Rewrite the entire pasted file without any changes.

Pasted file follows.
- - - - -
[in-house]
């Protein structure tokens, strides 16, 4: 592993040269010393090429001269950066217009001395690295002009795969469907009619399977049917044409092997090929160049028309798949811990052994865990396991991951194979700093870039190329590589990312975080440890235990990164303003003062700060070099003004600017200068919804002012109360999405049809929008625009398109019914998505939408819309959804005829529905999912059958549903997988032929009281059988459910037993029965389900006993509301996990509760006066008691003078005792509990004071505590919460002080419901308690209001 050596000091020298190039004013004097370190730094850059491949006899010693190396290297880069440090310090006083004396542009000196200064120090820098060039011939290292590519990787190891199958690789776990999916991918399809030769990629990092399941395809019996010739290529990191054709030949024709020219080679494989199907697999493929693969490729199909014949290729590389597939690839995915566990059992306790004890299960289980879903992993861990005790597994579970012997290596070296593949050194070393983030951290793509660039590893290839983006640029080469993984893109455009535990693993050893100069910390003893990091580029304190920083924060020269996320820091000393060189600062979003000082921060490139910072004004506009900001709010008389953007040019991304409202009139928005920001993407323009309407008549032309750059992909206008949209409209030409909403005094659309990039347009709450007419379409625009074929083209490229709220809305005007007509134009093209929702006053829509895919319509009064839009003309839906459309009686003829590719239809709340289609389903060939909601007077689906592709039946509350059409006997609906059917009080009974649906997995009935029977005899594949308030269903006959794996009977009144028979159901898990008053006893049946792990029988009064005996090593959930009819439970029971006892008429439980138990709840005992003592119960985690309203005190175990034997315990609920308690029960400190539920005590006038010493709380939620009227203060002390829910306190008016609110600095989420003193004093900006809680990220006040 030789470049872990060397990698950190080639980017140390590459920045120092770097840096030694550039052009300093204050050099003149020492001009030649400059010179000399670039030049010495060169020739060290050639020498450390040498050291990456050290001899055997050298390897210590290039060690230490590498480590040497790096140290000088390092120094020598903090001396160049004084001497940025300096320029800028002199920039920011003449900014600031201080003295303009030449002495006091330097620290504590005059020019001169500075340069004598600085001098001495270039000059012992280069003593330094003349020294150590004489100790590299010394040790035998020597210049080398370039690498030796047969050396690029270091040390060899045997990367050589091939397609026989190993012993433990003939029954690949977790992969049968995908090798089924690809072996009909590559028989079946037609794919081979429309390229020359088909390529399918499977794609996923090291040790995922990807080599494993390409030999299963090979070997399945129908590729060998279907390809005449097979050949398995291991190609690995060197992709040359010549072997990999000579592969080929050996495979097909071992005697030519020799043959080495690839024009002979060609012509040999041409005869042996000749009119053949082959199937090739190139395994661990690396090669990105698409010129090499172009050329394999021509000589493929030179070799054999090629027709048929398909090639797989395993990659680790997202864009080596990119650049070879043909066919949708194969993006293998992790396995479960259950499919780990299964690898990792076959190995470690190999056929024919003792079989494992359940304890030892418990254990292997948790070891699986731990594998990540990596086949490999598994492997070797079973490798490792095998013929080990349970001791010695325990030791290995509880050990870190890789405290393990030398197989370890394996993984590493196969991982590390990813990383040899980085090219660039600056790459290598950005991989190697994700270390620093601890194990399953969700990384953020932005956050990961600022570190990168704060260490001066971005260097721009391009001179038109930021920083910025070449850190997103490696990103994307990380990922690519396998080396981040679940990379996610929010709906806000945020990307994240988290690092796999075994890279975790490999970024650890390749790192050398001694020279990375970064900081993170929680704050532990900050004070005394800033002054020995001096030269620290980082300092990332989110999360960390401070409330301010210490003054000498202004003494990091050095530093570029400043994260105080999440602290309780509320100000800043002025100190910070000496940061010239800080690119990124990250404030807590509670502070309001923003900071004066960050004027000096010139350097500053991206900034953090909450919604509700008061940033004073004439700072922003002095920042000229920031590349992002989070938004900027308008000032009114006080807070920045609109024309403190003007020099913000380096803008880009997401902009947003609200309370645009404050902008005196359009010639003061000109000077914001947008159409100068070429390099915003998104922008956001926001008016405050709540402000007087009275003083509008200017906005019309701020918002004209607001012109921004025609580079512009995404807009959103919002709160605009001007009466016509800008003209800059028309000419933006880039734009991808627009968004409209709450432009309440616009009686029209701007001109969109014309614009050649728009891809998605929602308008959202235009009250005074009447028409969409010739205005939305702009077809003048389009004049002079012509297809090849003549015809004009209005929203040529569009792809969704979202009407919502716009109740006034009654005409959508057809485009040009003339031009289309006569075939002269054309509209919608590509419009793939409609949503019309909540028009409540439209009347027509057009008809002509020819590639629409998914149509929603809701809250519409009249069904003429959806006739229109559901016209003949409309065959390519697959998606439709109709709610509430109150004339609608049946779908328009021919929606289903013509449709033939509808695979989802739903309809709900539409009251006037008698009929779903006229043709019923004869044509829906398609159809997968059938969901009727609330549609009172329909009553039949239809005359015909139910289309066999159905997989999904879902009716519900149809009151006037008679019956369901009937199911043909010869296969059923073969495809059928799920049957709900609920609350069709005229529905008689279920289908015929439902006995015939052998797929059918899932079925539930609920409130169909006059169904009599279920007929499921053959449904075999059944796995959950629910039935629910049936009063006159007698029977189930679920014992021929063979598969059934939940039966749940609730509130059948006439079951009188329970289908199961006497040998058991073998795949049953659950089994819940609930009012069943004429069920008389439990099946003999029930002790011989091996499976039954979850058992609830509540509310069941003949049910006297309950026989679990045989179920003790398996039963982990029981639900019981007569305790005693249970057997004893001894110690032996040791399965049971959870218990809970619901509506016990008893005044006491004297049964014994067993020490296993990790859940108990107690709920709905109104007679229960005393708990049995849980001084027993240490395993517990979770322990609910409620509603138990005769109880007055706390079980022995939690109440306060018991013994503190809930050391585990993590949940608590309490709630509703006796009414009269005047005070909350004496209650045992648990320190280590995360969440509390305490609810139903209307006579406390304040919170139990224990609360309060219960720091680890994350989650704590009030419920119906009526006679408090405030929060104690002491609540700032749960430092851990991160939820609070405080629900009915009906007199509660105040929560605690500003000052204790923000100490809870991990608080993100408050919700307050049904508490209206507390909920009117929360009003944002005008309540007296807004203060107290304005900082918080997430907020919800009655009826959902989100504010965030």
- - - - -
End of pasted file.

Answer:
[in-house]
């Protein structure tokens, strides 16, 4: 592993040269010393090429001269950066217009001395690295002009795969469907009619399977049917044409092997090929160049028309798949811990052994865990396991991951194979700093870039190329590589990312975080440890235990990164303003003062700060070099003004600017200068919804002012109360999405049809929008625009398109019914998505939408819309959804005829529905999912059958549903997988032929009281059988459910037993029965389900006993509301996990509760006066008691003078005792509990004071505590919460002080419901308690209001 050596000091020298190039004013004097370190730094850059491949006899010693190396290297880069440090310090006083004396542009000196200064120090820098060039011939290292590519990787190891199958690789776990999916991918399809030769990629990092399941395809019996010739290529990191054709030949024709020219080679494989199907697999493929693969490729199909014949290729590389597939690839995915566990059992306790004890299960289980879903992993861990005790597994579970012997290596070296593949050194070393983030951290793509660039590893290839983006640029080469993984893109455009535990693993050893100069910390003893990091580029304190920083924060020269996320820091000393060189600062979003000082921060490139910072004004506009900001709010008389953007040019991304409202009139928005920001993407323009309407008549032309750059992909206008949209409209030409909403005094659309990039347009709450007419379409625009074929083209490229709220809305005007007509134009093209929702006053829509895919319509009064839009003309839906459309009686003829590719239809709340289609389903060939909601007077689906592709039946509350059409006997609906059917009080009974649906997995009935029977005899594949308030269903006959794996009977009144028979159901898990008053006893049946792990029988009064005996090593959930009819439970029971006892008429439980138990709840005992003592119960985690309203005190175990034997315990609920308690029960400190539920005590006038010493709380939620009227203060002390829910306190008016609110600095989420003193004093900006809680990220006040 030789470049872990060397990698950190080639980017140390590459920045120092770097840096030694550039052009300093204050050099003149020492001009030649400059010179000399670039030049010495060169020739060290050639020498450390040498050291990456050290001899055997050298390897210590290039060690230490590498480590040497790096140290000088390092120094020598903090001396160049004084001497940025300096320029800028002199920039920011003449900014600031201080003295303009030449002495006091330097620290504590005059020019001169500075340069004598600085001098001495270039000059012992280069003593330094003349020294150590004489100790590299010394040790035998020597210049080398370039690498030796047969050396690029270091040390060899045997990367050589091939397609026989190993012993433990003939029954690949977790992969049968995908090798089924690809072996009909590559028989079946037609794919081979429309390229020359088909390529399918499977794609996923090291040790995922990807080599494993390409030999299963090979070997399945129908590729060998279907390809005449097979050949398995291991190609690995060197992709040359010549072997990999000579592969080929050996495979097909071992005697030519020799043959080495690839024009002979060609012509040999041409005869042996000749009119053949082959199937090739190139395994661990690396090669990105698409010129090499172009050329394999021509000589493929030179070799054999090629027709048929398909090639797989395993990659680790997202864009080596990119650049070879043909066919949708194969993006293998992790396995479960259950499919780990299964690898990792076959190995470690190999056929024919003792079989494992359940304890030892418990254990292997948790070891699986731990594998990540990596086949490999598994492997070797079973490798490792095998013929080990349970001791010695325990030791290995509880050990870190890789405290393990030398197989370890394996993984590493196969991982590390990813990383040899980085090219660039600056790459290598950005991989190697994700270390620093601890194990399953969700990384953020932005956050990961600022570190990168704060260490001066971005260097721009391009001179038109930021920083910025070449850190997103490696990103994307990380990922690519396998080396981040679940990379996610929010709906806000945020990307994240988290690092796999075994890279975790490999970024650890390749790192050398001694020279990375970064900081993170929680704050532990900050004070005394800033002054020995001096030269620290980082300092990332989110999360960390401070409330301010210490003054000498202004003494990091050095530093570029400043994260105080999440602290309780509320100000800043002025100190910070000496940061010239800080690119990124990250404030807590509670502070309001923003900071004066960050004027000096010139350097500053991206900034953090909450919604509700008061940033004073004439700072922003002095920042000229920031590349992002989070938004900027308008000032009114006080807070920045609109024309403190003007020099913000380096803008880009997401902009947003609200309370645009404050902008005196359009010639003061000109000077914001947008159409100068070429390099915003998104922008956001926001008016405050709540402000007087009275003083509008200017906005019309701020918002004209607001012109921004025609580079512009995404807009959103919002709160605009001007009466016509800008003209800059028309000419933006880039734009991808627009968004409209709450432009309440616009009686029209701007001109969109014309614009050649728009891809998605929602308008959202235009009250005074009447028409969409010739205005939305702009077809003048389009004049002079012509297809090849003549015809004009209005929203040529569009792809969704979202009407919502716009109740006034009654005409959508057809485009040009003339031009289309006569075939002269054309509209919608590509419009793939409609949503019309909540028009409540439209009347027509057009008809002509020819590639629409998914149509929603809701809250519409009249069904003429959806006739229109559901016209003949409309065959390519697959998606439709109709709610509430109150004339609608049946779908328009021919929606289903013509449709033939509808695979989802739903309809709900539409009251006037008698009929779903006229043709019923004869044509829906398609159809997968059938969901009727609330549609009172329909009553039949239809005359015909139910289309066999159905997989999904879902009716519900149809009151006037008679019956369901009937199911043909010869296969059923073969495809059928799920049957709900609920609350069709005229529905008689279920289908015929439902006995015939052998797929059918899932079925539930609920409130169909006059169904009599279920007929499921053959449904075999059944796995959950629910039935629910049936009063006159007698029977189930679920014992021929063979598969059934939940039966749940609730509130059948006439079951009188329970289908199961006497040998058991073998795949049953659950089994819940609930009012069943004429069920008389439990099946003999029930002790011989091996499976039954979850058992609830509540509310069941003949049910006297309950026989679990045989179920003790398996039963982990029981639900019981007569305790005693249970057997004893001894110690032996040791399965049971959870218990809970619901509506016990008893005044006491004297049964014994067993020490296993990790859940108990107690709920709905109104007679229960005393708990049995849980001084027993240490395993517990979770322990609910409620509603138990005769109880007055706390079980022995939690109440306060018991013994503190809930050391585990993590949940608590309490709630509703006796009414009269005047005070909350004496209650045992648990320190280590995360969440509390305490609810139903209307006579406390304040919170139990224990609360309060219960720091680890994350989650704590009030419920119906009526006679408090405030929060104690002491609540700032749960430092851990991160939820609070405080629900009915009906007199509660105040929560605690500003000052204790923000100490809870991990608080993100408050919700307050049904508490209206507390909920009117929360009003944002005008309540007296807004203060107290304005900082918080997430907020919800009655009826959902989100504010965030």